Inside her small studio, she didn’t even turn on the light but started taking off her clothes.
Their sex was the first he’d had since Kathy. Pippa seemed to enjoy it too. When he came back from the bathroom afterward—the door wouldn’t close unless he first raised the toilet seat—she’d turned on the light and was sitting cross-legged on her bed with a clipboard on her lap.
“I got so involved with my poem, I didn’t mark all the papers I have to give back tomorrow.” She had a small blanket around her shoulders—her apartment was chilly.
“Do you want me to go?”
“Do you want to go?”
He thought about it. “I want to stay.”
Usually he’d pick her up at Starbucks. If she’d had a good day, which mainly had to do with whatever poem she was working on, she’d be interested in whatever he talked about, give him flirty smiles and, taking off her boot, move her foot slowly up his leg. When they left, she’d wear her backpack and he’d carry her canvas tote bag, heavy with books and papers. Often she’d stop at Duane Reade, a drug store he disliked. The one she went to was dingy and under-stocked and he was surprised by how, on many items, the small independent drugstore he went to was cheaper.
Although his apartment was much bigger and in a better neighborhood, Pippa preferred hers because her books were there. She’d stop at the fruit and vegetable cart on her corner and buy something. She didn’t cook. When they ate out he’d be pleased that unlike other women he’d dated, Pippa didn’t order only a salad.
He couldn’t get over how, unlike his overheated office and apartment, her apartment could get chilly. Her kitchen was tiny, and one of the few cabinets was blocked by the fridge and couldn’t be used. There was no bathtub. None of this seemed to bother Pippa. Apparently writing poetry made everything else in her life all right.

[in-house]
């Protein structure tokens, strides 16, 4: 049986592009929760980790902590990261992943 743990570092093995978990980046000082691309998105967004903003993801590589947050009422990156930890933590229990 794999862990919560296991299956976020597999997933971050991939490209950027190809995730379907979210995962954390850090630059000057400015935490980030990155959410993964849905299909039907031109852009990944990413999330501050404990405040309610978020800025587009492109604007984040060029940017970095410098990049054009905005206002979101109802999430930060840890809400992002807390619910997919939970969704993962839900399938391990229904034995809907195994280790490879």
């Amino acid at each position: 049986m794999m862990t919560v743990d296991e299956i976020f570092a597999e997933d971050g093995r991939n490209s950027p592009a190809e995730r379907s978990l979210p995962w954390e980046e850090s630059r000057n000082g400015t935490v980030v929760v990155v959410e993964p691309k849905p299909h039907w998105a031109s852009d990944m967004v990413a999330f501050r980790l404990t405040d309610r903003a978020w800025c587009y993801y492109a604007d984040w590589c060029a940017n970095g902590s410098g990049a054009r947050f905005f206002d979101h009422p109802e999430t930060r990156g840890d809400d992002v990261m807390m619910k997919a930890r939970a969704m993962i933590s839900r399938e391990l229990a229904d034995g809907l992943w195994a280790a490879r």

He envied her.
“I like my work, but sometimes I feel stuck,” he told her one day.
“Is it as if you’re waiting for, say, a local subway, but an express comes and you take it for a few stops. But then you have to wait again for the same local. And when it finally comes, you wonder what you actually accomplished?”
“I guess so.” He was intrigued by the way she looked at things.
“I know this is really stupid,” he told her, “but when I bike I stop at Stop signs even if no one’s crossing.”
She took his hand and kissed it.
She rarely talked about her job, for which she had to travel to one community college in Queens and then to another in the Bronx. She was badly paid, few of her students were English majors, and every semester she wouldn’t find out until the last minute if there was enough enrollment for her to have a course.
“Is that even legal?” Simon asked her.
She laughed. “Actually, the long subway rides give me extra time to write.”
He wasn’t surprised to learn she supplemented her income with interest from a trust fund.
He liked it that she was so different from the other women he’d dated. She exercised only sporadically and didn’t drink Diet Coke. She’d had a long affair with one of her college teachers who was married but had made her want to be a poet. One night when Simon and Pippa were talking about nothing in particular and she suddenly took a deep breath and blew her bangs off her forehead, he imagined that one day, they’d have a dark-haired child with bangs.